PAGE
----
Media Law Privacy Essay

The Annenberg School for Communication at the University of Pennsylvania and the Programme for Comparative Media Law and Policy at the University of Oxford are pleased to invite applications to the 20th annual Annenberg-Oxford Media Policy Summer Institute, to be held from Monday, July 30 to Friday, August 10, 2018 at the University of Oxford.

For twenty years, the Institute has brought together top early career communications scholars, media lawyers and regulators, human rights activists, and policymakers from countries around the world to discuss the effects of technology, media, and policy from a global and multidisciplinary perspective. The Summer Institute provides participants with an intensive two week curriculum that combines expert instruction from media policymakers and scholars with hands-on activities such as stakeholder mapping, policy analysis, group case studies, and participant presentations.

The 2018 Annenberg-Oxford Summer Institute seeks applicants whose research or work is broadly related to the the role of the media in society and politics. Past applicants have had specific interests in the relationship between international norms and national jurisdictions, online censorship and surveillance, media ownership, misinformation online, media activism and political change, the impact of social media on the public sphere, the role of corporations in media governance, strategic communications and propaganda, access to information, online extremism and hate speech, net neutrality, and internet governance- amongst other topics. Applications are encouraged from students studying communication, sociology, political science, international relations, information studies, and related disciplines. Practitioners working in media, law, policy, regulation, and technology are also encouraged to apply.

The Institute endeavors to broaden and expand the pool of talented young scholars engaged in media studies and to connect these individuals to elite scholars and practitioners from around the world. The main goals of the program are to facilitate interdisciplinary dialogue and build spaces for collaboration between scholars, policymakers, and practitioners. The Institute’s alumni are a vibrant group who continue to engage in the program, collaborate through network ties, and have become leaders at the top national and international nonprofits, advocacy organizations, government agencies, corporations, and academic institutions. Past institutes have included participants from India, Kenya, Brazil, the Philippines, Jordan, Turkey, Pakistan, China, Italy, Israel, Colombia, Iran, Myanmar, South Sudan, Nigeria, and many other countries. 

The application for the 2018 Summer Institute is now open and availablehere. The deadline for all applications is Monday April 16, 2018 at 5:00 PM EST. Applications will be reviewed on a rolling basis before the deadline, so please submit as soon as possible. Several partial scholarships are available to top applicants.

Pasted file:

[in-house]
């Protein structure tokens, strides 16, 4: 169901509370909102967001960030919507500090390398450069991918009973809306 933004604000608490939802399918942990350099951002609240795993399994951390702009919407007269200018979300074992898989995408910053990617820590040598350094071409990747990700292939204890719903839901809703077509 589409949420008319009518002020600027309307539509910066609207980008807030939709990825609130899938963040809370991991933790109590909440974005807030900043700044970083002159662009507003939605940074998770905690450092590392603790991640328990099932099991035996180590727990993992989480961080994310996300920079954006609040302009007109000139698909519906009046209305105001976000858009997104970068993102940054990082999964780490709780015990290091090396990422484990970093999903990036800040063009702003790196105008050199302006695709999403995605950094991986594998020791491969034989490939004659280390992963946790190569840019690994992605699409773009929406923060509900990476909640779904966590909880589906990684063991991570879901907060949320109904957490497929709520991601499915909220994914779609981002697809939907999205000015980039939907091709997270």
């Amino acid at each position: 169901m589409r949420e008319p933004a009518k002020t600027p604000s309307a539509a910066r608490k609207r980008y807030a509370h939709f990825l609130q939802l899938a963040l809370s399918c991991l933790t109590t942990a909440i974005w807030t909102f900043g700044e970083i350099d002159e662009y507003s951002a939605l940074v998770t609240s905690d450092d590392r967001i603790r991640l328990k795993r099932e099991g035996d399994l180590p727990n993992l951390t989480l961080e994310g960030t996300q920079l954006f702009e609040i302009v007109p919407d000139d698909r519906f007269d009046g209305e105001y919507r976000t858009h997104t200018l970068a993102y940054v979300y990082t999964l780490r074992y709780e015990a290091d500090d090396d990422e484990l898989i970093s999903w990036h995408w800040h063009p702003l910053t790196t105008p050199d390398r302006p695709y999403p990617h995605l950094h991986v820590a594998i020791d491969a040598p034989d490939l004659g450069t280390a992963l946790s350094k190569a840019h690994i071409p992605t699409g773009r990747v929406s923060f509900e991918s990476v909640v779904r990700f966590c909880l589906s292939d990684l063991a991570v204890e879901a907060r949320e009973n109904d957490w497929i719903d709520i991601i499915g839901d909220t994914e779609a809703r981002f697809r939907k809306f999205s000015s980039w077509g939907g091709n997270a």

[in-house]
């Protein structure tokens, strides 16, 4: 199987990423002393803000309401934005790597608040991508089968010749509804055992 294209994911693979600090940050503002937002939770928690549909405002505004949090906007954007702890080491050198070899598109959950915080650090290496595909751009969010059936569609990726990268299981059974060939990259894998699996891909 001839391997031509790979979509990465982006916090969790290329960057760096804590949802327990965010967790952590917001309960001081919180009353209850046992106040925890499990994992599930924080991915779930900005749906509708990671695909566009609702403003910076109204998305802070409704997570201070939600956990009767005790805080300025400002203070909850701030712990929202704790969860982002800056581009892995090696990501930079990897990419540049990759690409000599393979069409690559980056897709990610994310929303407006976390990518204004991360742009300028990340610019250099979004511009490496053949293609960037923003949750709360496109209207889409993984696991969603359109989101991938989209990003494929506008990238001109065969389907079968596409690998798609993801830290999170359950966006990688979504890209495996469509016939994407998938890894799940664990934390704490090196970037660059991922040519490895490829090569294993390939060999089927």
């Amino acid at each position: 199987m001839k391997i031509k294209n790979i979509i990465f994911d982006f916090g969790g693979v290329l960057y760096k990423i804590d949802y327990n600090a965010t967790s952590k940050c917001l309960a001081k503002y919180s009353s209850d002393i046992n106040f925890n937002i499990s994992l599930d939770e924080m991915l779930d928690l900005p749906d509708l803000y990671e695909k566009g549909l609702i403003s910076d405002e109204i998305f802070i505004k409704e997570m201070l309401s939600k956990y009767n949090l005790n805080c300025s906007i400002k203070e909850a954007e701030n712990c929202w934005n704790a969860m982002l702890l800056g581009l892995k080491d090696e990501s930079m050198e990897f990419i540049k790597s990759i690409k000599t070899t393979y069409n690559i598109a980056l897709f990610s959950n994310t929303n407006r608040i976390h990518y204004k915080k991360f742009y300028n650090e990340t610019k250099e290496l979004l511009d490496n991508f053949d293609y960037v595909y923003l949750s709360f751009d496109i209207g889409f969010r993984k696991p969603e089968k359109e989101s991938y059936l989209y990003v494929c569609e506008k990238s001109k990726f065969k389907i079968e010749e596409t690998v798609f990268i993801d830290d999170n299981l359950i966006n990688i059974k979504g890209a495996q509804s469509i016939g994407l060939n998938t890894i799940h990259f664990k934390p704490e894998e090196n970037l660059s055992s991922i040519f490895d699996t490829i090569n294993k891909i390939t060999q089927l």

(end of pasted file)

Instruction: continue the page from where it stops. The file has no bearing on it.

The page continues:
To learn more and apply, please visit: 

Solutions to many pressing economic and societal challenges lie in better understanding data. New tools for analyzing disparate information sets, called Big Data, have revolutionized our ability to find signals amongst the noise. Big Data techniques hold promise for breakthroughs ranging from better health care, a cleaner environment, safer cities, and more effective marketing. Yet, privacy advocates are concerned that the same advances will upend the power relationships between government, business and individuals, and lead to prosecutorial abuse, racial or other profiling, discrimination, redlining, overcriminalization, and other restricted freedoms.

On Tuesday, September 10th, 2013, the Future of Privacy Forum joined with the Center for Internet and Society at Stanford Law School to present a full-day workshop on questions surrounding Big Data and privacy.  The event was preceded by a call for papers discussing the legal, technological, social, and policy implications of Big Data. A selection of papers was published in a special issue of the Stanford Law Review Online and others were presented at the workshop. This volume collects these papers and others in a single collection.

These essays address the following questions: Does Big Data present new challenges or is it simply the latest incarnation of the data regulation debate? Does Big Data create fundamentally novel opportunities that civil liberties concerns need to accommodate? Can de-identification sufficiently minimize privacy risks? What roles should fundamental data privacy concepts such as consent, context, and data minimization play in a Big Data world? What lessons can be applied from other fields?

We hope the following papers will foster more discussion about the benefits and challenges presented by Big Data—and help bring together the value of data and privacy, as well.

Download the complete PDF.


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